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Finishing in Winter, Unheated Garage

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Forum topic by jmartel posted 11-14-2014 05:03 PM 1860 views 0 times favorited 19 replies Add to Favorites Watch
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jmartel

6572 posts in 1614 days


11-14-2014 05:03 PM

So, my shop is in my unheated undersized 2 car garage. While the winters here aren’t as bad as say in Montana or North Dakota, my garage does get down into the 40’s or so in there. Obviously, this is not ideal for finishing.

What I was thinking of doing as a solution was to make a knock-down heated booth out of PVC and plastic drop cloths. Make it large enough to fit whatever it is I need to fit in there, say a 4×6x7 cube. That way I could direct a space heater into an opening to keep the temperature more in the 60-70 ideal range. I won’t be spraying any finishes, just things like Arm-R-Seal, Shellac, Danish Oil, etc.

Does anyone forsee any problems with this idea?

I’m also looking into insulating the garage door as well.

-- The quality of one's woodworking is directly related to the amount of flannel worn.


19 replies so far

View Mark Kornell's profile

Mark Kornell

1061 posts in 1995 days


#1 posted 11-14-2014 05:20 PM

The plastic spray booth doesn’t hold heat well. A small space heater inside will warm up the box reasonably well, but it will lose most of its heat within a few minutes of shutting off the heater. If you’re OK with leaving the heater on for a couple hours after applying a finish, it might work out.

-- Mark Kornell, Kornell Wood Design

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jmartel

6572 posts in 1614 days


#2 posted 11-14-2014 05:32 PM

Yeah, that was the plan was to leave the heater on or cycle it on/off to keep the temp up.

-- The quality of one's woodworking is directly related to the amount of flannel worn.

View mahdee's profile

mahdee

3553 posts in 1232 days


#3 posted 11-14-2014 05:43 PM

I would avoid force air heaters with the heating coils exposed. If that was all I had, I would duct the heater into the room.

-- earthartandfoods.com

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john2005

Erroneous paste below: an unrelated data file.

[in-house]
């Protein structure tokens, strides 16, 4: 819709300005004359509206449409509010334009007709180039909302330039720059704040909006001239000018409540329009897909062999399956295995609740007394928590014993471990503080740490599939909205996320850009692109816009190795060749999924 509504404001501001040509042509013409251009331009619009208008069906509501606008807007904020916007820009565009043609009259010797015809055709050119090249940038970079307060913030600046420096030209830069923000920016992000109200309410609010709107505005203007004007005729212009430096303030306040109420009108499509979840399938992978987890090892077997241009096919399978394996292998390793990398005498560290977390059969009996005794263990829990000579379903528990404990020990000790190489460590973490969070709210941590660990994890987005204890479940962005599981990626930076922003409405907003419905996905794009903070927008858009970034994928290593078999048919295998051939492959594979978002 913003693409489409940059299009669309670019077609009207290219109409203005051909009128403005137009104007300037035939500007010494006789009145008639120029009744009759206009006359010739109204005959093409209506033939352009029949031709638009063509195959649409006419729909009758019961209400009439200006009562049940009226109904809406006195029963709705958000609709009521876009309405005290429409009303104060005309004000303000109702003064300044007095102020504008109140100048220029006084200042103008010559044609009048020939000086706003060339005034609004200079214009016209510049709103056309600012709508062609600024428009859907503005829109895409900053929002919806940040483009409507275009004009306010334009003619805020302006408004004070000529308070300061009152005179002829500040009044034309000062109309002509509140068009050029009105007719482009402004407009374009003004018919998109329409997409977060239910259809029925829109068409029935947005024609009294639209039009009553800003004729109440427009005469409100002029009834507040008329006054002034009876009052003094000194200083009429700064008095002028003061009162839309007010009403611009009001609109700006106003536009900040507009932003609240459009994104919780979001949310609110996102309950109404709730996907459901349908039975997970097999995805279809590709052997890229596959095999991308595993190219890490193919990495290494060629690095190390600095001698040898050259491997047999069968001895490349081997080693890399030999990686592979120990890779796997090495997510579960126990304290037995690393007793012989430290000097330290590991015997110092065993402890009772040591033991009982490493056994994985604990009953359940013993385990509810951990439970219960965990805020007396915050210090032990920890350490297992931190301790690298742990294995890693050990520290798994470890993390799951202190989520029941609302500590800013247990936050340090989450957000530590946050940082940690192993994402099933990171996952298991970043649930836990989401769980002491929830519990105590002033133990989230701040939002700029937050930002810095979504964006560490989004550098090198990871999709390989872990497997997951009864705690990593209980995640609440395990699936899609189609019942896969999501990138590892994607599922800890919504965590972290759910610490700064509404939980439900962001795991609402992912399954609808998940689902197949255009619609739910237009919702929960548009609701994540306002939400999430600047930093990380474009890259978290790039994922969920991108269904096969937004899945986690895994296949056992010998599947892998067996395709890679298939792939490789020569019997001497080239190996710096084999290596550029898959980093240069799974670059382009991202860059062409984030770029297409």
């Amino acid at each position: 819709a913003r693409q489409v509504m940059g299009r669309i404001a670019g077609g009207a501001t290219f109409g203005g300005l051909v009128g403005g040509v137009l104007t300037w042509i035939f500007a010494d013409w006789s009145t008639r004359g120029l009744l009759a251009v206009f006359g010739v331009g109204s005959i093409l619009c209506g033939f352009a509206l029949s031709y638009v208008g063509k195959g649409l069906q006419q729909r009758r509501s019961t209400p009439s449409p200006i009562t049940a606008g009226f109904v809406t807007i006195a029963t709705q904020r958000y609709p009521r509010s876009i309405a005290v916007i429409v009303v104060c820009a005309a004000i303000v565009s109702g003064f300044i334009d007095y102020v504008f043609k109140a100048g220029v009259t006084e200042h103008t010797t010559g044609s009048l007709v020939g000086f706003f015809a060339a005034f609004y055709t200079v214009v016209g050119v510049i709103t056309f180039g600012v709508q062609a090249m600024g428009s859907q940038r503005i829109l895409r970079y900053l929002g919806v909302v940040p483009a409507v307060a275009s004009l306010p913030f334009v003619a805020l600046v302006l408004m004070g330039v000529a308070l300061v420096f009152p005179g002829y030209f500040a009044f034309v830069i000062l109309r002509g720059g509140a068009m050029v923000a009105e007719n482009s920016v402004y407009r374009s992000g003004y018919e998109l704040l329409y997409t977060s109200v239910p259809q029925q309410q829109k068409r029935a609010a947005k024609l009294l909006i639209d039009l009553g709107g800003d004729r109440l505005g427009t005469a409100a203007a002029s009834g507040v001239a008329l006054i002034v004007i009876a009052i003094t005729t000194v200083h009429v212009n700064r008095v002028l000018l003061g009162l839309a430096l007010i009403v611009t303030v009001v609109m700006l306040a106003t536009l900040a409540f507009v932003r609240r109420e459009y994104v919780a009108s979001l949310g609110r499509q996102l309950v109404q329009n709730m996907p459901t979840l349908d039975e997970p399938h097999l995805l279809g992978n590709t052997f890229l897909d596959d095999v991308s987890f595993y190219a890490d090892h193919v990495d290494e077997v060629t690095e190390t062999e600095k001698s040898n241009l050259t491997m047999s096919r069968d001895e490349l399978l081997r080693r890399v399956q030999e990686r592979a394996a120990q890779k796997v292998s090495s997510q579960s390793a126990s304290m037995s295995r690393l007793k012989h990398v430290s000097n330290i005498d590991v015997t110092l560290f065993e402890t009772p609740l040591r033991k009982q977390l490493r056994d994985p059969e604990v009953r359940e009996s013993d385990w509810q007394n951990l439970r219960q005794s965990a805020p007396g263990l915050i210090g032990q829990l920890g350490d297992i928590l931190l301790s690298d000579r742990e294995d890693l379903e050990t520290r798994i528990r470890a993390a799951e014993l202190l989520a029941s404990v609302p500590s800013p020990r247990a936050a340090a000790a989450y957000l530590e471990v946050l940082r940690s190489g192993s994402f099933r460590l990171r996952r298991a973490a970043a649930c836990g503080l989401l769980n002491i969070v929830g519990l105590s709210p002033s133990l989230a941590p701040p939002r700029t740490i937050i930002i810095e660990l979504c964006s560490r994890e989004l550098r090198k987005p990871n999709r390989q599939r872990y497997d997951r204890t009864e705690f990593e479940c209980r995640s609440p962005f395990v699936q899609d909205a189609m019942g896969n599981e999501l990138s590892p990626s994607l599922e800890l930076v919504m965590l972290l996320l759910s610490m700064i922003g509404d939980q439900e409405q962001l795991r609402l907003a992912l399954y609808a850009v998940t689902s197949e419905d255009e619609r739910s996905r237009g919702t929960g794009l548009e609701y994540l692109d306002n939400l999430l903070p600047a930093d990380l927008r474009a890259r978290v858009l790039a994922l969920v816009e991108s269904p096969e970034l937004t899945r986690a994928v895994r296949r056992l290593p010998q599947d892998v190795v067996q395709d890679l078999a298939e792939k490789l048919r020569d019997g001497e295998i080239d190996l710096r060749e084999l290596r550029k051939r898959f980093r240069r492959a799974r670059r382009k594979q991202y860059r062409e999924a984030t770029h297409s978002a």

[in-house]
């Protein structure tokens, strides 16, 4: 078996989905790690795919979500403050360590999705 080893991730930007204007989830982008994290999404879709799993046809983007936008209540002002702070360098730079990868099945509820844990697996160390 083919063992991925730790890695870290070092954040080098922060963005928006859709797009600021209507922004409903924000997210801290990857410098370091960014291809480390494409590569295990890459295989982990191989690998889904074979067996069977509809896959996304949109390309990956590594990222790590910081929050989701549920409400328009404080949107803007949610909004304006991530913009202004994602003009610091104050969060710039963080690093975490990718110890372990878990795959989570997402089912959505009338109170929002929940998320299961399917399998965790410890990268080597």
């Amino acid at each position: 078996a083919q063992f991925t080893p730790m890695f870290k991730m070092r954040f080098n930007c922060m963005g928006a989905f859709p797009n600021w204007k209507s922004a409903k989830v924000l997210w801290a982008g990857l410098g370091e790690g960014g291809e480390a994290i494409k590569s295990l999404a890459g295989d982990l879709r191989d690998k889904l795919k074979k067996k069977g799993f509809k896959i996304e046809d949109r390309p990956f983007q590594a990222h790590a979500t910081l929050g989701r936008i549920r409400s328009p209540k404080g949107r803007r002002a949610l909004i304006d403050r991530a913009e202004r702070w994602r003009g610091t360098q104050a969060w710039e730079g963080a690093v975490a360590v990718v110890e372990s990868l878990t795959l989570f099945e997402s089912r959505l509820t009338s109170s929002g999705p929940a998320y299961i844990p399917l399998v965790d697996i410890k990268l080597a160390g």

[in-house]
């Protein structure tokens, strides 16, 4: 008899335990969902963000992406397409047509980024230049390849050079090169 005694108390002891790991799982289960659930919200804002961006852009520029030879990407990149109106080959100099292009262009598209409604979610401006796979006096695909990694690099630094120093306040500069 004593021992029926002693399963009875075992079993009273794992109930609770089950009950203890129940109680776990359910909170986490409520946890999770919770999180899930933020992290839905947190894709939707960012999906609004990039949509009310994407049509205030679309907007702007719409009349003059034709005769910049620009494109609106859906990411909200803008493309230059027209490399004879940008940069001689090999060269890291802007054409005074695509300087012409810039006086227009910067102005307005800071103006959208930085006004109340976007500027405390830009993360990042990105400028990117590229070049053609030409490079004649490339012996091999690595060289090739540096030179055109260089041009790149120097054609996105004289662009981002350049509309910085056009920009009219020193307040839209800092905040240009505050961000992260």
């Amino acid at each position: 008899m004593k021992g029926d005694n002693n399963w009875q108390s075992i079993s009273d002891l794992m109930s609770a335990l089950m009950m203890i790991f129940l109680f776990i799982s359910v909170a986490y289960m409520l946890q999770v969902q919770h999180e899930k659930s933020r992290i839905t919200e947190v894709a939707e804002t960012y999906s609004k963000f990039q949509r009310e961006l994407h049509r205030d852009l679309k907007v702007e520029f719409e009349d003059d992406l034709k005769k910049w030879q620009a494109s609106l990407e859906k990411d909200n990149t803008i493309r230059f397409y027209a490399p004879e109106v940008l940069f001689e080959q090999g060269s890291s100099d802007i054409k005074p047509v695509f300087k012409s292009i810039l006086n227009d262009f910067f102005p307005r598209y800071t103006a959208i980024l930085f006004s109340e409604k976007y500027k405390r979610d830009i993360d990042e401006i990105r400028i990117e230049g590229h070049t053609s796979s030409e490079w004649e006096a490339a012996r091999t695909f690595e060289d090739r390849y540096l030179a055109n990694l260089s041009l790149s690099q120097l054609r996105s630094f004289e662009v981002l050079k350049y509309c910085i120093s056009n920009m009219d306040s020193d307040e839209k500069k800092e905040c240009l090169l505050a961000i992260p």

1741 posts in 1642 days


#4 posted 11-14-2014 11:04 PM

I believe you are after an infrared heater jmart. May be worth looking into at least

-- In theory there is no difference between theory and practice. In practice there is.

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JAAune

1643 posts in 1781 days


#5 posted 11-14-2014 11:07 PM

If you can get the temperature of the working area up to 50 degrees, it’s possible to brush shellac if the shellac is kept warm inside a container of hot water. I once completed a time-sensitive project by getting hot water from the tap and setting my jar of shellac inside that while I brushed the topcoat on. It took a couple trips for more hot water but did eliminate blushing issues.

I’ve known one person to use a coffee cup warmer to accomplish the same.

-- See my work at http://remmertstudios.com and http://altaredesign.com

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TheWoodenOyster

1275 posts in 1399 days


#6 posted 11-15-2014 01:00 AM

Man… I remember when winter used to hit here in Texas about halfway thru December. It got cold a week ago here. What the heck? What happened to Texas being hot?

I know, I know, you guys from the north are laughing. But hey, put me in front of a blast furnace and I’ll savor every minute…

I’m going to be running into the same finishing issue soon as well. I want to try my first rattlecan lacquer finish, but not in this weather. I thought I would have til the end of November at least, but it’s already getting into the 20’s.

-- The Wood Is Your Oyster

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Woodmaster1

737 posts in 2051 days


#7 posted 11-15-2014 02:29 AM

I have a 50,000 BTu natural gas garage heat that does a great job. I has gotten down to 22 degrees and the garage stays at 55 where it is set. The garage is 33×30 with 9’ ceiling.

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jmartel

6572 posts in 1614 days


#8 posted 11-15-2014 02:31 AM

I’m not looking to buy a big unit to heat the whole garage. I don’t plan on staying in this house more than another 5 years or so. When I move I plan on building an insulated and heated shop. I’m just looking for a solution for the short term.